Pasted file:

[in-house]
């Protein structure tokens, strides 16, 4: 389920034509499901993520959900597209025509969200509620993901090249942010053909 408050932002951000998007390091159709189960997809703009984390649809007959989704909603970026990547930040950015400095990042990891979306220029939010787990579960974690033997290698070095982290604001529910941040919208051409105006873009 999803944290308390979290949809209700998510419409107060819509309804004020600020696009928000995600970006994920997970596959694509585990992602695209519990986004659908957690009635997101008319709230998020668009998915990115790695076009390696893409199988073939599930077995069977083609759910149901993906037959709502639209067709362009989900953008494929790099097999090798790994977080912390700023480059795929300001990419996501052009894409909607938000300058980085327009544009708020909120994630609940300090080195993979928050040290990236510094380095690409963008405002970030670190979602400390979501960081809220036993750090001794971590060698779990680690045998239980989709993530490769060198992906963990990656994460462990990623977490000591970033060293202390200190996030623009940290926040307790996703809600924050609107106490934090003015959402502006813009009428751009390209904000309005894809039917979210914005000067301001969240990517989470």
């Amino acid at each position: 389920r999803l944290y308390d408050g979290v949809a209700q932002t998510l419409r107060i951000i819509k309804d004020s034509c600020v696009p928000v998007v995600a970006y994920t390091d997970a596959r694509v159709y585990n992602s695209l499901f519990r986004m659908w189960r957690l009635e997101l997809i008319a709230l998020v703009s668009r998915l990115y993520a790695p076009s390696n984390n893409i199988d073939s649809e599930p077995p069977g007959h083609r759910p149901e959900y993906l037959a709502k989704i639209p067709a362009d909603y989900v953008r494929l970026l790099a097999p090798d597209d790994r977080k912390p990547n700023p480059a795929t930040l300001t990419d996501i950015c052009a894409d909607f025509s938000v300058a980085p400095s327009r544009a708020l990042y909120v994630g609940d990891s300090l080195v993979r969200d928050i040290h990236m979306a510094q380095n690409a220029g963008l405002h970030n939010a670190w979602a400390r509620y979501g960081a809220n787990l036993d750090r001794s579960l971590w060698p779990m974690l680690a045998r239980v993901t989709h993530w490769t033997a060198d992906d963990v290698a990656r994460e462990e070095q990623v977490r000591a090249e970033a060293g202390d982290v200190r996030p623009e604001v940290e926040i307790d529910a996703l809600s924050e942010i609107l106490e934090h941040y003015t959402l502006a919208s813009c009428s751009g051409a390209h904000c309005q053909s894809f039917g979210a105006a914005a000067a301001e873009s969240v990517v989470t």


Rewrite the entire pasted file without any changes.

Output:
[in-house]
């Protein structure tokens, strides 16, 4: 389920034509499901993520959900597209025509969200509620993901090249942010053909 408050932002951000998007390091159709189960997809703009984390649809007959989704909603970026990547930040950015400095990042990891979306220029939010787990579960974690033997290698070095982290604001529910941040919208051409105006873009 999803944290308390979290949809209700998510419409107060819509309804004020600020696009928000995600970006994920997970596959694509585990992602695209519990986004659908957690009635997101008319709230998020668009998915990115790695076009390696893409199988073939599930077995069977083609759910149901993906037959709502639209067709362009989900953008494929790099097999090798790994977080912390700023480059795929300001990419996501052009894409909607938000300058980085327009544009708020909120994630609940300090080195993979928050040290990236510094380095690409963008405002970030670190979602400390979501960081809220036993750090001794971590060698779990680690045998239980989709993530490769060198992906963990990656994460462990990623977490000591970033060293202390200190996030623009940290926040307790996703809600924050609107106490934090003015959402502006813009009428751009390209904000309005894809039917979210914005000067301001969240990517989470």
């Amino acid at each position: 389920r999803l944290y308390d408050g979290v949809a209700q932002t998510l419409r107060i951000i819509k309804d004020s034509c600020v696009p928000v998007v995600a970006y994920t390091d997970a596959r694509v159709y585990n992602s695209l499901f519990r986004m659908w189960r957690l009635e997101l997809i008319a709230l998020v703009s668009r998915l990115y993520a790695p076009s390696n984390n893409i199988d073939s649809e599930p077995p069977g007959h083609r759910p149901e959900y993906l037959a709502k989704i639209p067709a362009d909603y989900v953008r494929l970026l790099a097999p090798d597209d790994r977080k912390p990547n700023p480059a795929t930040l300001t990419d996501i950015c052009a894409d909607f025509s938000v300058a980085p400095s327009r544009a708020l990042y909120v994630g609940d990891s300090l080195v993979r969200d928050i040290h990236m979306a510094q380095n690409a220029g963008l405002h970030n939010a670190w979602a400390r509620y979501g960081a809220n787990l036993d750090r001794s579960l971590w060698p779990m974690l680690a045998r239980v993901t989709h993530w490769t033997a060198d992906d963990v290698a990656r994460e462990e070095q990623v977490r000591a090249e970033a060293g202390d982290v200190r996030p623009e604001v940290e926040i307790d529910a996703l809600s924050e942010i609107l106490e934090h941040y003015t959402l502006a919208s813009c009428s751009g051409a390209h904000c309005q053909s894809f039917g979210a105006a914005a000067a301001e873009s969240v990517v989470t």